This is a wonderful, honest, and powerful memoir. One thing really stood out to me: she portrays and views herself as a person with an illness, not a person defined by an illness.

All too often, I read accounts of mentally ill people, and the illness isn’t just a big thing in their life, it’s the only thing that counts. It filters everything. To a certain extent, that’s true; a severe mental illness will filter how we see life. It certainly affects every aspect of our lives. It definitely has for me.

But for some people, the illness becomes their entire identity. Saks refuses to allow that to happen.  She fights hard for autonomy, a sense of self apart from her illness.

“Who was I, at my core? Was I primarily a schizophrenic? Did that illness define me? Or was it an ‘accident’ of being—and only peripheral to me rather than the ‘essence’ of me? It’s been my observation that mentally ill people struggle with these questions perhaps even more than those with serious physical illnesses, because mental illness involves your mind and your core self as well. A woman with cancer isn’t Cancer Woman; a man with heart disease isn’t Diseased Heart Guy; a teenager with a broken leg isn’t The Broken Leg Kid. But if, as our society seems to suggest, good health was partly mind over matter, what hope did someone with a broken mind have?” (page 255)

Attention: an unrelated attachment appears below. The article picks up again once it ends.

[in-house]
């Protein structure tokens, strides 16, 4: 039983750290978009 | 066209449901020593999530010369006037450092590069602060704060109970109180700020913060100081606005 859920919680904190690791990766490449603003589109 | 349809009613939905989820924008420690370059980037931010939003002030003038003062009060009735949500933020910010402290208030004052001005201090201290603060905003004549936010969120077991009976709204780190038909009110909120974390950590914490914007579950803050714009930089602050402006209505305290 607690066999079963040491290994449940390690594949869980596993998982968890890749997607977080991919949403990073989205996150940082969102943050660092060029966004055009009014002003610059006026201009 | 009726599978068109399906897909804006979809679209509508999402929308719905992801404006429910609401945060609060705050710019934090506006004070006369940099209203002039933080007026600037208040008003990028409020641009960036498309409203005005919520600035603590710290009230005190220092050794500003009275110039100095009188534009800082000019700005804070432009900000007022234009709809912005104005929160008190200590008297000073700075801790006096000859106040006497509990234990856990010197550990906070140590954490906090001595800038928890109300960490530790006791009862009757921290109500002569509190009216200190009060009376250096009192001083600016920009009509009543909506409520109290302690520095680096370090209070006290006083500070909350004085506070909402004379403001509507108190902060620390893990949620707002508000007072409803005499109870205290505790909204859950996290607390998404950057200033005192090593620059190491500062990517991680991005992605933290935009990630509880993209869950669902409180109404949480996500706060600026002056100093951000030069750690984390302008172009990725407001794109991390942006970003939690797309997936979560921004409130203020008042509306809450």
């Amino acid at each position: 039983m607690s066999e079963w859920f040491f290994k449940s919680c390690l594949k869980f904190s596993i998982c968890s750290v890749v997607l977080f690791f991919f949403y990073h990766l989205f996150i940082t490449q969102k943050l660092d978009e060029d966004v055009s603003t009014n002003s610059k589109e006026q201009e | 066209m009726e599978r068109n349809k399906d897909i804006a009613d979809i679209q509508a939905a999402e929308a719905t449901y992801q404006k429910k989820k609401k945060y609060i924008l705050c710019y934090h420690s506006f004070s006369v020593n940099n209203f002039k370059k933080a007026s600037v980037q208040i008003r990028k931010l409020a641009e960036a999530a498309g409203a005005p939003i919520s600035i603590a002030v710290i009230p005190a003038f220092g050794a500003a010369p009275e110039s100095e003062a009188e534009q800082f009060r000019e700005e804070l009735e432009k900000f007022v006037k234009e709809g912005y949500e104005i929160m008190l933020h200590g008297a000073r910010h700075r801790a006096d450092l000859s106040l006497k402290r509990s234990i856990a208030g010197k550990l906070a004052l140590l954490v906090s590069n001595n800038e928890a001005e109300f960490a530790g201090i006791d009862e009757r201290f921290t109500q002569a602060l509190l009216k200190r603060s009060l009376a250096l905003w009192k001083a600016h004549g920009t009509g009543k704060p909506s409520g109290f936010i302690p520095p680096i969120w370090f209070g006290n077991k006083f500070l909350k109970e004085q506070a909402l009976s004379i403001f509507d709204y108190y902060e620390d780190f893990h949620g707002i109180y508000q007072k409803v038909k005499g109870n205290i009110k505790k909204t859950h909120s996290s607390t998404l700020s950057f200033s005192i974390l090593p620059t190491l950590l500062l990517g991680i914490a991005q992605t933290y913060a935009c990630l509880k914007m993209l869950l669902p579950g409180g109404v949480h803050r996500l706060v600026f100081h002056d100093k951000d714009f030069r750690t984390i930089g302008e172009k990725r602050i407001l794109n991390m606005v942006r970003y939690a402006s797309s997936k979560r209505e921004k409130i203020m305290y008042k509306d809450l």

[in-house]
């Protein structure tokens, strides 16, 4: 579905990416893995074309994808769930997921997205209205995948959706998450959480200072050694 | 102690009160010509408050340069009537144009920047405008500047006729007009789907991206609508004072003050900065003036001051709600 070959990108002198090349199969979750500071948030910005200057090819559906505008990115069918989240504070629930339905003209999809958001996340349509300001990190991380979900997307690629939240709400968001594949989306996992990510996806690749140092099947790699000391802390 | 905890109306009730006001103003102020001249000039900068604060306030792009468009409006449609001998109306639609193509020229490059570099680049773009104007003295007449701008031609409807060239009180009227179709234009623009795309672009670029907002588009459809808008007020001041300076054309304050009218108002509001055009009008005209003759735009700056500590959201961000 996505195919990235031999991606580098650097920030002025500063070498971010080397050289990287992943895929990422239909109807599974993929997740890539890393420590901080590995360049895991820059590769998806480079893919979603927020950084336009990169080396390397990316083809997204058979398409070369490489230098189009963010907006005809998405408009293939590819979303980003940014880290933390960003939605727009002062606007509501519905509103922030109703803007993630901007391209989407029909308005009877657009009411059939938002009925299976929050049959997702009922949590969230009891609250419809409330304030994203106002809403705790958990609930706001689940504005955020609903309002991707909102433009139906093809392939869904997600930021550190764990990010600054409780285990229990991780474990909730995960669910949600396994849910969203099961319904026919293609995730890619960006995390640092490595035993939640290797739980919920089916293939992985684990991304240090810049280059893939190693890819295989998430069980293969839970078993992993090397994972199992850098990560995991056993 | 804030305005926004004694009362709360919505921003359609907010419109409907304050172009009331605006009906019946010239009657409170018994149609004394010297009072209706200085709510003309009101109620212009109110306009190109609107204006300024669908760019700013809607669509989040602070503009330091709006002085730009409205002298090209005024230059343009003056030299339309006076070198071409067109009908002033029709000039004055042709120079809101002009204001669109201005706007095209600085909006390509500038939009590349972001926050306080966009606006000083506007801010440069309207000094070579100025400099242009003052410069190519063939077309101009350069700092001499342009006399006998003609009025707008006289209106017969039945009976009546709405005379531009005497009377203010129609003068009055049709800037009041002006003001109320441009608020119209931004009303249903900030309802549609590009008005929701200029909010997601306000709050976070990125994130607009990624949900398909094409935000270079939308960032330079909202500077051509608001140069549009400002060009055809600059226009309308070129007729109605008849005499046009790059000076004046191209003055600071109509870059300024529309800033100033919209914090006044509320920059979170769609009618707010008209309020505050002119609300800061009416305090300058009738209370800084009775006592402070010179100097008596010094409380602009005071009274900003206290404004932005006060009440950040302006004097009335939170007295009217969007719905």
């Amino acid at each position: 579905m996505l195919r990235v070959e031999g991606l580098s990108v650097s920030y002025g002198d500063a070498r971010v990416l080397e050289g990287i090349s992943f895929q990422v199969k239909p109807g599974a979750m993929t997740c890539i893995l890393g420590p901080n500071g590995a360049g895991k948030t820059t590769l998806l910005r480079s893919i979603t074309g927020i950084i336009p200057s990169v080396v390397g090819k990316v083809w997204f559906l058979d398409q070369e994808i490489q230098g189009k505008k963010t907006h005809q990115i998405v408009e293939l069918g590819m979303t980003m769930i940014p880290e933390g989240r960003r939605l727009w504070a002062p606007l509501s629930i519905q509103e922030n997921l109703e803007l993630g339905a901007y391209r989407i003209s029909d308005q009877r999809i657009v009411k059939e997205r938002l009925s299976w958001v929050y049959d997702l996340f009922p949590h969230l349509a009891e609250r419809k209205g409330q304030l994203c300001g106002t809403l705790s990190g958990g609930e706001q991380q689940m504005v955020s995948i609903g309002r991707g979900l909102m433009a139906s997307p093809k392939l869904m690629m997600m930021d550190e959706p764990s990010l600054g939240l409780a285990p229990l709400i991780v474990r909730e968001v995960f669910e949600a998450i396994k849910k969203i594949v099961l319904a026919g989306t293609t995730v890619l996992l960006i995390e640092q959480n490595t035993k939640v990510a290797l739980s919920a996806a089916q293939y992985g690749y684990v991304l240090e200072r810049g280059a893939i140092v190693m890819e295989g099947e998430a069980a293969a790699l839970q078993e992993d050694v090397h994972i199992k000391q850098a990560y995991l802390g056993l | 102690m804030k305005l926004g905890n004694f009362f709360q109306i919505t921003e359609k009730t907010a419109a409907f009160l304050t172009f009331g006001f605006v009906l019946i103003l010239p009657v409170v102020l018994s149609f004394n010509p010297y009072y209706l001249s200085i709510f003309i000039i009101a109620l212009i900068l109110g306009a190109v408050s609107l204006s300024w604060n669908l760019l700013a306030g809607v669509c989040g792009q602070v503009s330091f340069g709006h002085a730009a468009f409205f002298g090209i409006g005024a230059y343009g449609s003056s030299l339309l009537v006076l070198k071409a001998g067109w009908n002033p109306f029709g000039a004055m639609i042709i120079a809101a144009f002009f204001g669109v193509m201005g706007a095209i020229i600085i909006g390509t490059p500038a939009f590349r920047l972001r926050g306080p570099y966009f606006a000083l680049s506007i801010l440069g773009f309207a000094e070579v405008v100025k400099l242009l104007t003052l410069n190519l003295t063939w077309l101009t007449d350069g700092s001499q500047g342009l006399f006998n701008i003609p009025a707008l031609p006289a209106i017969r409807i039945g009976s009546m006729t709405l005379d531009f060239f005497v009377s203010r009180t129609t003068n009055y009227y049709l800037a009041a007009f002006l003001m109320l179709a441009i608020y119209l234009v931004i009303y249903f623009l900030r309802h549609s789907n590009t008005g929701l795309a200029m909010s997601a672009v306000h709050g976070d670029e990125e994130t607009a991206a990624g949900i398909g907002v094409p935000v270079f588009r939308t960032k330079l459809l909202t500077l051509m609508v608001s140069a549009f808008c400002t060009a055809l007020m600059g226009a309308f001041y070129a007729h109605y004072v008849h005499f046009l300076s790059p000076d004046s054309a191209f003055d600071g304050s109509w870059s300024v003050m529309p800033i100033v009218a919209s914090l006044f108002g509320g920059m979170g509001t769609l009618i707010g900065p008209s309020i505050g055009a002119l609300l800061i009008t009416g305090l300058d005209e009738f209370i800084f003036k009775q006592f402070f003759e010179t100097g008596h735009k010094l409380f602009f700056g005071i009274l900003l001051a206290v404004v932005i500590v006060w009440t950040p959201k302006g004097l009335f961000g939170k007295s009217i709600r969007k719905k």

After taking Zyprexa,

“my final and most profound resistance to the idea I was mentally ill began to give way. Ironically, the more I accepted I had a mental illness, the less the illness defined me” (page 304).

I’ve found that to be true for myself as well. I accepted my diagnosis quickly; it explained so many things from my past. I’ve also found that the more open I am about the illness, the less it defines me.